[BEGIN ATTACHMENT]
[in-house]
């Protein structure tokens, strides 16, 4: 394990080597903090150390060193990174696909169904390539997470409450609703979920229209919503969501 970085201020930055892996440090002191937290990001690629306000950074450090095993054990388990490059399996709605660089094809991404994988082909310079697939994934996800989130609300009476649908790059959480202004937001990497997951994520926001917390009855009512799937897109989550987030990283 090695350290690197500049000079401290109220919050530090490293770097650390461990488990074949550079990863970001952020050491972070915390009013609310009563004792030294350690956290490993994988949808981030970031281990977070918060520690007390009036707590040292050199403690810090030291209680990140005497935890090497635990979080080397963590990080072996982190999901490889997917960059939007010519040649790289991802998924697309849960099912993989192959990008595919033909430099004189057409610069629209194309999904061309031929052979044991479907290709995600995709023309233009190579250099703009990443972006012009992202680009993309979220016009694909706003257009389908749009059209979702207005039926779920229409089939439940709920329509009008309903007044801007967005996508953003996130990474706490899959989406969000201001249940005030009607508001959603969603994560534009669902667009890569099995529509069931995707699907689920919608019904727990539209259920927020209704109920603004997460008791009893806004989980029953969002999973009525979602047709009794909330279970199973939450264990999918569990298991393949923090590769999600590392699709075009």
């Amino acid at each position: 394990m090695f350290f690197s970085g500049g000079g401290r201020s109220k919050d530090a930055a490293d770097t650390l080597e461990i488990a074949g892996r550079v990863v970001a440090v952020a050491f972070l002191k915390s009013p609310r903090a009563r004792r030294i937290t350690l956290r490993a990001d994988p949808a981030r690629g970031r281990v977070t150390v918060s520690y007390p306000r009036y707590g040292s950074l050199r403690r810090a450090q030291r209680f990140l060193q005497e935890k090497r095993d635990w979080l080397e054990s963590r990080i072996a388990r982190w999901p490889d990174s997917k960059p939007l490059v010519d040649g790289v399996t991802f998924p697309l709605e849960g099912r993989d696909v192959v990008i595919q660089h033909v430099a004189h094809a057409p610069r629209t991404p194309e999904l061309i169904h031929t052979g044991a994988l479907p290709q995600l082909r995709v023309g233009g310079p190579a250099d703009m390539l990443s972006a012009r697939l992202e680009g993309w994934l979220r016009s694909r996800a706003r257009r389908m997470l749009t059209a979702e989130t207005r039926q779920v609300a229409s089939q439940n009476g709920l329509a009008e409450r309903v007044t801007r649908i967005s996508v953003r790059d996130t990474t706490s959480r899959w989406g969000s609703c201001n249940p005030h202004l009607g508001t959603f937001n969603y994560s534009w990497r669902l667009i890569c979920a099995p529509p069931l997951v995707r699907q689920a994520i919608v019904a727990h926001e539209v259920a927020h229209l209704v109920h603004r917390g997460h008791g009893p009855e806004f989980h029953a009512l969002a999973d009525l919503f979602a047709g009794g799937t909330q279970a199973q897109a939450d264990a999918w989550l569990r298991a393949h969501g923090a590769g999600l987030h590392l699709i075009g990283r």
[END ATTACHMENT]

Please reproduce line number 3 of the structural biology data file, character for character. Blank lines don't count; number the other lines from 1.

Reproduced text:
């Amino acid at each position: 394990m090695f350290f690197s970085g500049g000079g401290r201020s109220k919050d530090a930055a490293d770097t650390l080597e461990i488990a074949g892996r550079v990863v970001a440090v952020a050491f972070l002191k915390s009013p609310r903090a009563r004792r030294i937290t350690l956290r490993a990001d994988p949808a981030r690629g970031r281990v977070t150390v918060s520690y007390p306000r009036y707590g040292s950074l050199r403690r810090a450090q030291r209680f990140l060193q005497e935890k090497r095993d635990w979080l080397e054990s963590r990080i072996a388990r982190w999901p490889d990174s997917k960059p939007l490059v010519d040649g790289v399996t991802f998924p697309l709605e849960g099912r993989d696909v192959v990008i595919q660089h033909v430099a004189h094809a057409p610069r629209t991404p194309e999904l061309i169904h031929t052979g044991a994988l479907p290709q995600l082909r995709v023309g233009g310079p190579a250099d703009m390539l990443s972006a012009r697939l992202e680009g993309w994934l979220r016009s694909r996800a706003r257009r389908m997470l749009t059209a979702e989130t207005r039926q779920v609300a229409s089939q439940n009476g709920l329509a009008e409450r309903v007044t801007r649908i967005s996508v953003r790059d996130t990474t706490s959480r899959w989406g969000s609703c201001n249940p005030h202004l009607g508001t959603f937001n969603y994560s534009w990497r669902l667009i890569c979920a099995p529509p069931l997951v995707r699907q689920a994520i919608v019904a727990h926001e539209v259920a927020h229209l209704v109920h603004r917390g997460h008791g009893p009855e806004f989980h029953a009512l969002a999973d009525l919503f979602a047709g009794g799937t909330q279970a199973q897109a939450d264990a999918w989550l569990r298991a393949h969501g923090a590769g999600l987030h590392l699709i075009g990283r």